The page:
History OF Brazilian Football: From The Playgrounds To The Beaches, Brazil Is A Country That Breathes Football. 

Brazil is a country that breathes football. Football is everywhere: on the playgrounds, on the beaches and in the rooms of small favelas. When a Brazilian boy is born, his parents already know that they will definitely send him to football.

No country in the history of football has been as successful as Brazil. It has won five World Cups and remains the only team to have competed in every tournament. Over the years, Brazil have given the world more than one great player.

The Maracana stadium is the home of Brazillian football. The South American nation has dominated world football for decades. The writer says when a Brazilian boy is born, his parents already know that they will definitely send him to football.

How did football come about in Brazil?

The history of Brazilian football begins in 1894, when Charles Miller, a Brazilian footballer of English origin and one of the founders of football in Brazil, returned to his homeland after living in England for a decade. During this time he was attracted to football, which was popular in Albion but not heard of in Brazil. It was for this reason that Charles Miller, upon his return, started a movement to promote football in the country. Ten years later, football had become quite common in Brazil, with 60 clubs in São Paulo and almost every village having its own football team. 

In 1902, São Paulo hosted its first state football championship. However, the most outstanding and interesting game in the history of the birth of national football is the 1919 South American championships held in the Brazilian counties. The event was a real catalyst for the development of football in the country.

Brazilian superstar Neymar Jnr is one of the country’s top players. A feature of Brazilian football is the priority of individual creativity over complex team tactics. Photo: Xinhua.

A feature of Brazilian football

A feature of Brazilian football is the priority of individual creativity over complex team tactics.

“There is no German austerity and order here, no Italian discipline and athleticism. But there is courage and desire to create on the pitch and create football masterpieces. It’s no coincidence that most of the feints (individual moves with the ball) that football stars have in their arsenal have Brazilian roots one way or another,” Sergei Skorokhodov, associate professor of marketing and sports business, said in an exclusive interview with TV BRICS.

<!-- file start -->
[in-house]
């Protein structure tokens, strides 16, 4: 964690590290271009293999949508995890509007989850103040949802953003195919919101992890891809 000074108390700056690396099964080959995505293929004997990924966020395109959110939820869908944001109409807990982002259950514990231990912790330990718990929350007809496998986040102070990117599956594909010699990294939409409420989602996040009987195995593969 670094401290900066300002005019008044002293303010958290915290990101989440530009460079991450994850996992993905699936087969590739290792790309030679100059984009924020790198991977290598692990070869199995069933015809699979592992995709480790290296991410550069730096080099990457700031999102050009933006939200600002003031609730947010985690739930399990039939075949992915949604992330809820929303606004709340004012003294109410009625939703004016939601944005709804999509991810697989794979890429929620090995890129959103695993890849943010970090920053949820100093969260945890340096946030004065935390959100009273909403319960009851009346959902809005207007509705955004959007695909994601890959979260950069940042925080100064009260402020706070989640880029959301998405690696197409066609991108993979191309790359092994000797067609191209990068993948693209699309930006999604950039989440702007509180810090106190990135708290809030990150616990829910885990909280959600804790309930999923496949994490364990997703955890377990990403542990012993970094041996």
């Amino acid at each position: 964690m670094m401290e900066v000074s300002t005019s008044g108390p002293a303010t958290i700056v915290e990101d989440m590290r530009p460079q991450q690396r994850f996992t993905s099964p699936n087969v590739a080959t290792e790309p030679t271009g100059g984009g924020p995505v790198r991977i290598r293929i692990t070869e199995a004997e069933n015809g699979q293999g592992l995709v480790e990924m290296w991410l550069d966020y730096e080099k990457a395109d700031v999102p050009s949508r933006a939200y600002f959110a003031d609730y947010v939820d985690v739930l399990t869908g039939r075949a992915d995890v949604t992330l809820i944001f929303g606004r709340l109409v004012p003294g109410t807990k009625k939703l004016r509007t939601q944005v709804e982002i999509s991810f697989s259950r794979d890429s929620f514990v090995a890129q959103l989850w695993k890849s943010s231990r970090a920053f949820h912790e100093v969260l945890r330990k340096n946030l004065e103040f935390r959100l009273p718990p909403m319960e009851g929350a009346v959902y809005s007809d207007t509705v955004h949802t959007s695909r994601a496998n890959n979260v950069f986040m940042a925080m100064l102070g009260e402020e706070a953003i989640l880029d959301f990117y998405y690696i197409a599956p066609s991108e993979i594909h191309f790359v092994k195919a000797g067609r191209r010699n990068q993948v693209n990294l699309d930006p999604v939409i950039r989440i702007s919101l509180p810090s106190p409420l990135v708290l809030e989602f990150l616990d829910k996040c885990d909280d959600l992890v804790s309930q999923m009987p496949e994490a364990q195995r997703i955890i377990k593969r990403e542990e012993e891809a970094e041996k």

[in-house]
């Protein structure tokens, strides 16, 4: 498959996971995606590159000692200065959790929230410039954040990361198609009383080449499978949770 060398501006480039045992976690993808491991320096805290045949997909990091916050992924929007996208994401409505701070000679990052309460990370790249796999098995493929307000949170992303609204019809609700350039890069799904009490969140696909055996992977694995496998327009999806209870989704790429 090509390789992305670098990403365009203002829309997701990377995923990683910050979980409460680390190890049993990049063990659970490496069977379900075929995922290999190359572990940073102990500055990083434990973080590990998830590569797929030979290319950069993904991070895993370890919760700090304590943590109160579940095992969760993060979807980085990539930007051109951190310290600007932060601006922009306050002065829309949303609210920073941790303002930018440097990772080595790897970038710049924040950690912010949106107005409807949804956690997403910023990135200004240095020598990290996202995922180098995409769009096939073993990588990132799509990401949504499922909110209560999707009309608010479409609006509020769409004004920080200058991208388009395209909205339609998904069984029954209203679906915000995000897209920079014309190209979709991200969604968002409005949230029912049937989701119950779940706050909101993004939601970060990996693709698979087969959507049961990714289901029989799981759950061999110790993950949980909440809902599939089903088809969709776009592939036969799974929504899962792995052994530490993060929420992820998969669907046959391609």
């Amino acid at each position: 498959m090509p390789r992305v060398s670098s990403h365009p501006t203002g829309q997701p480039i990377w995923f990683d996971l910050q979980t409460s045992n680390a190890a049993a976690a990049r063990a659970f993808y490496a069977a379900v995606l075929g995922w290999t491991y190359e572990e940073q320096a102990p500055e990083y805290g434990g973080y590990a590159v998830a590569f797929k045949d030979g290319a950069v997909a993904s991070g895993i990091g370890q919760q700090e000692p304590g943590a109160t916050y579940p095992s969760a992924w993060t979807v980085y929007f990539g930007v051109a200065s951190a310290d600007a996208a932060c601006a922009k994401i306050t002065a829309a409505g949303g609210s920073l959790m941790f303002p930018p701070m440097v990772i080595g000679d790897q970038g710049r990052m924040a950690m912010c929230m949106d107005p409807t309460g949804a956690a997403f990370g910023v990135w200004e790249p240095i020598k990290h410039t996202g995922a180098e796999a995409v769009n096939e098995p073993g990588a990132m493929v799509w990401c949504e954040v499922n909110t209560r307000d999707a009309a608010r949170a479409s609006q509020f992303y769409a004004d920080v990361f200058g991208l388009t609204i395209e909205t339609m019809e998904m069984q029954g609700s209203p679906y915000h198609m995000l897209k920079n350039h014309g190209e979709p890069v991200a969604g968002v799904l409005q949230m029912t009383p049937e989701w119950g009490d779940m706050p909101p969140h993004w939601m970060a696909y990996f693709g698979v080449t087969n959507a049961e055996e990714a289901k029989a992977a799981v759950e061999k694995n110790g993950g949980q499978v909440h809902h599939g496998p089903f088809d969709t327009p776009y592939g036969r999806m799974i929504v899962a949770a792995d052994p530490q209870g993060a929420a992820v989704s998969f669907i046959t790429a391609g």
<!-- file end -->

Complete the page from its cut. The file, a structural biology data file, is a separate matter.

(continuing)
Brazil is the birthplace of great football stars: Pele, three-time world champion and the sport’s greatest scorer, as well as Mane Garrincha, Arthur Friedenreich, Zico, Socrates, Romario and Ronaldo.

Brazilian style

Brazilian football is known for its famous Joga Bonito style, which is based on creativity, unpredictability, speed and dribbling. In many ways, this was facilitated by democratic and free methods of teaching football.

“A player who makes a mistake because he wants to invent a new football trick will not be severely punished here. On the contrary, the coach is likely to encourage the talent’s desire for unconventional action on the pitch. It is almost impossible to imagine something like this in European football. This is the essence of Brazilian football – virtuoso technique and the desire to be not only the best, but also the brightest master of the leather ball,” said the expert.

Former Brazilian captain Carlos Dunga and Italian midfield maestro Roberto Baggio during the 1994 soccer world cup in the USA. Dunga has been one of the dominant figures in Brazilian football.

The secret of the Brazilians

Brazilian football is not just a game for the public. Most of the players here have a good shot.

“The fact is that from a very early age, the local boys have been playing in the sand, thankfully conditions allow. They play barefoot, of course, and do so all year round. Such natural exercise shapes the future ball wizards – as Brazilian footballers are called all over the world – to have very strong ankle joints, enabling them to hit the ball harder and more powerfully,” added Sergei Skorohodov. 

The legendary defender of Real Madrid and the Brazilian national team, Roberto Carlos, could deliver accurate shots on goal from 35-40 meters. Brazil have won the most World Cups in football – five times.

Garrincha in the 1950s, Pele in the 1960s, Rivelino in the 1970s, Zico in the 1980s, Ronaldo in the 1990s, Ronaldinho in the 2000s and Neymar in the 2010s – every era of football has a Brazilian player associated with it. This will probably always be the case.

This article was published by African Times in partnership with international media network, TV BRICS.  https://tvbrics.com/en/news/history-of-brazilian-football/



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